2014 China holiday dates

There are  7 main holidays in a year, including New Year’s Day, Spring Festival (Chinese new year), Weeping graveyard Festival (Qingming Festival), May Day, Dragon Boat Festival, Mid-Autumn Festival and National Day. Public Holiday Calendar below gives detailed information of 2012 China holidays dates.

2014 China holiday dates

Weekday Date Holiday name Holiday type
Wednesday Jan 1 New Year’s Day National holiday
Thursday Jan 30 Spring Festival Eve Observance
Friday Jan 31 Chinese New Year National holiday
Saturday Feb 1 Spring Festival Golden Week holiday National holiday
Sunday Feb 2 Spring Festival Golden Week holiday Common Local holidays
Monday Feb 3 Spring Festival Golden Week holiday Common Local holidays
Tuesday Feb 4 Spring Festival Golden Week holiday Common Local holidays
Wednesday Feb 5 Spring Festival Golden Week holiday Common Local holidays
Thursday Feb 6 Spring Festival Golden Week holiday Common Local holidays
Friday Feb 14 Lantern Festival Observance
Sunday Mar 2 Zhonghe Festival Observance
Saturday Mar 8 International Women’s Day Observance
Wednesday Mar 12 Arbor Day Observance
Thursday Mar 20 March equinox Season
Saturday Apr 5 Qing Ming Jie National holiday
Sunday Apr 6 Qing Ming Jie holiday National holiday
Monday Apr 7 Qing Ming Jie holiday National holiday
Thursday May 1 Labour Day National holiday
Friday May 2 Labour Day Holiday National holiday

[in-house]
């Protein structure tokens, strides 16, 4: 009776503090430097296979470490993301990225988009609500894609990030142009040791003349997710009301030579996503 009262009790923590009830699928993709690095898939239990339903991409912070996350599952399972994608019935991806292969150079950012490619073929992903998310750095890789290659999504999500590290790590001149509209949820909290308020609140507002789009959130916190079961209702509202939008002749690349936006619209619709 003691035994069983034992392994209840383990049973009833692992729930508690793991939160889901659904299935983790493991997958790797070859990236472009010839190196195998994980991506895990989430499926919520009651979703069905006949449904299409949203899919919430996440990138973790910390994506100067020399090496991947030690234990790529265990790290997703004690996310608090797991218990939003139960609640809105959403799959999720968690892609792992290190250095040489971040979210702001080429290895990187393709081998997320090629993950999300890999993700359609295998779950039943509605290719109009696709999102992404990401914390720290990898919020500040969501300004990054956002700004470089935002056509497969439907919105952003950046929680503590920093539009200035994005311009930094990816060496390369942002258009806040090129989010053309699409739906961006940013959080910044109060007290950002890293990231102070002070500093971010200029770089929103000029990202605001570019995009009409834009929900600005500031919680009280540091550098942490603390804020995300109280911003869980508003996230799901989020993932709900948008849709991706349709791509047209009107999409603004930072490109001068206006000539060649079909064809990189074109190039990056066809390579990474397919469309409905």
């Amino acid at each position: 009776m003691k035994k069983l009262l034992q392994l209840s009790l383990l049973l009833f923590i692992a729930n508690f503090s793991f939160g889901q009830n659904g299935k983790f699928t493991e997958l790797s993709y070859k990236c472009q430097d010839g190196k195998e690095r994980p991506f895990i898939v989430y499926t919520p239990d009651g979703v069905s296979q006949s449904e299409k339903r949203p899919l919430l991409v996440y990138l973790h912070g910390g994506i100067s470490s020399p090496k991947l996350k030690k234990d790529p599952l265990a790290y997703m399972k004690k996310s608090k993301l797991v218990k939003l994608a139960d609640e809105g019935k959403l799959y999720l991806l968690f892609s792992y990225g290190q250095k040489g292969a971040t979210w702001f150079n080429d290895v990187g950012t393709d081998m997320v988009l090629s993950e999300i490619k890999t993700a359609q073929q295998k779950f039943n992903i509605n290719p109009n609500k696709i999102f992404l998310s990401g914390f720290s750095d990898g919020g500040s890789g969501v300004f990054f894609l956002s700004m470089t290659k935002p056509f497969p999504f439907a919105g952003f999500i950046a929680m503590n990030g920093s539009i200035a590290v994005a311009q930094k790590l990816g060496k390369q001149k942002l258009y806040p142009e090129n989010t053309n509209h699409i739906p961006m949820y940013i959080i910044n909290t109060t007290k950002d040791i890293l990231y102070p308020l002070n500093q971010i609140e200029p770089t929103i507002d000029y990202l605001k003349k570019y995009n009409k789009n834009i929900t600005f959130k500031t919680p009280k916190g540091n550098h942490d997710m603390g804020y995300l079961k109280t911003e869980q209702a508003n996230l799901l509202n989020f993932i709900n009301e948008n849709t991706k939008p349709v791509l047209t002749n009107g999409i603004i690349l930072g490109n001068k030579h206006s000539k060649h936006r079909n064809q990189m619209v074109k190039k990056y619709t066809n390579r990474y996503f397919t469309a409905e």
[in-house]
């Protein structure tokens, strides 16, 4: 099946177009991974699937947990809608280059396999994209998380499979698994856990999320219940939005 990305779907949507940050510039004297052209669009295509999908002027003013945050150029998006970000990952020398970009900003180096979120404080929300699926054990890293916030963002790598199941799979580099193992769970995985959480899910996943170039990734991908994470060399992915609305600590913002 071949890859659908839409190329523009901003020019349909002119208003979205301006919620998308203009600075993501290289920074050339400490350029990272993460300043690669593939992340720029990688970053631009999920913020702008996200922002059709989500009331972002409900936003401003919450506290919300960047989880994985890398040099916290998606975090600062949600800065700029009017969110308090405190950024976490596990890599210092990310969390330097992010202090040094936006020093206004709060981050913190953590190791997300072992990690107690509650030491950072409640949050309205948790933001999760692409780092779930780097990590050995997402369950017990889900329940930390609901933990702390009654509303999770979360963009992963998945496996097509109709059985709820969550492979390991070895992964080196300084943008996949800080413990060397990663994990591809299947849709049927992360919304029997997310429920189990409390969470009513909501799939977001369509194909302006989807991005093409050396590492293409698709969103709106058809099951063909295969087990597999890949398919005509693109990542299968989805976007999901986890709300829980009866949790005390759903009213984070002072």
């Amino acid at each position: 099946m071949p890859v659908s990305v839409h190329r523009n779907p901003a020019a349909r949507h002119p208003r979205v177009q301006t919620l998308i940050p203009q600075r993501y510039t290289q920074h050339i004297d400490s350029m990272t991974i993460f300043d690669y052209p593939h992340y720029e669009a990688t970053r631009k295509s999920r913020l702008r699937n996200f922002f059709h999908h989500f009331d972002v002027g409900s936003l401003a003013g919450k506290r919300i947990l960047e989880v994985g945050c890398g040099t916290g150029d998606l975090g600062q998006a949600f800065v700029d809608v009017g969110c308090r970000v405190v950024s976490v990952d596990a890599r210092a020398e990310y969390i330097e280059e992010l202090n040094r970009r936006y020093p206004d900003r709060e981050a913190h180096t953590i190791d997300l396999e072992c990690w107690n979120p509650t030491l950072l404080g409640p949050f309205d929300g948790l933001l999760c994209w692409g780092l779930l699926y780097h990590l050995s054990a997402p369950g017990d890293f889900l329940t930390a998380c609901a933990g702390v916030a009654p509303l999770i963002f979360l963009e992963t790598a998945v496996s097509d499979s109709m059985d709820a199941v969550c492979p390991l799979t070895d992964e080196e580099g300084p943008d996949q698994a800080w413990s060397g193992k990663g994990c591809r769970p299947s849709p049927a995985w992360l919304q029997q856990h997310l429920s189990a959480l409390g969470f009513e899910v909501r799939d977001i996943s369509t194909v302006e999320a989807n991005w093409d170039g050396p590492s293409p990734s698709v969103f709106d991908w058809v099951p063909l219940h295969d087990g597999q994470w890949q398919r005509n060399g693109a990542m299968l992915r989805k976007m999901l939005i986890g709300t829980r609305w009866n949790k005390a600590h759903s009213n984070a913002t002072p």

Saturday May 3 Labour Day Holiday National holiday
Sunday May 4 Youth Day Observance
Saturday May 31 Dragon Boat Festival holiday National holiday
Sunday Jun 1 Children’s Day Observance
Sunday Jun 1 Dragon Boat Festival holiday National holiday
Monday Jun 2 Dragon Boat Festival National holiday
Saturday Jun 21 June Solstice Season
Tuesday Jul 1 CPC Founding Day Observance
Friday Jul 11 Maritime Day Observance
Friday Aug 1 Army Day Observance
Saturday Aug 2 Double Seven Festival Observance
Sunday Aug 10 Spirit Festival Observance
Saturday Sep 6 Mid-Autumn Festival holiday National holiday
Sunday Sep 7 Mid-Autumn Festival holiday National holiday
Monday Sep 8 Mid-Autumn Festival National holiday
Wednesday Sep 10 Teachers’ Day Observance
Tuesday Sep 23 September equinox Season
Tuesday Sep 30 Special Working Day Weekend
Wednesday Oct 1 National Day National holiday
Thursday Oct 2 National Day Golden Week holiday National holiday
Thursday Oct 2 Double Ninth Festival Observance
Friday Oct 3 National Day Golden Week holiday National holiday
Saturday Oct 4 National Day Golden Week holiday Common Local holidays
Sunday Oct 5 National Day Golden Week holiday Common Local holidays
Monday Oct 6 National Day Golden Week holiday Common Local holidays
Tuesday Oct 7 National Day Golden Week holiday Common Local holidays
Wednesday Oct 8 Special Working Day Weekend
Thursday Oct 9 Special Working Day Weekend
Friday Oct 10 Special Working Day Weekend
Saturday Oct 11 Special Working Day Weekend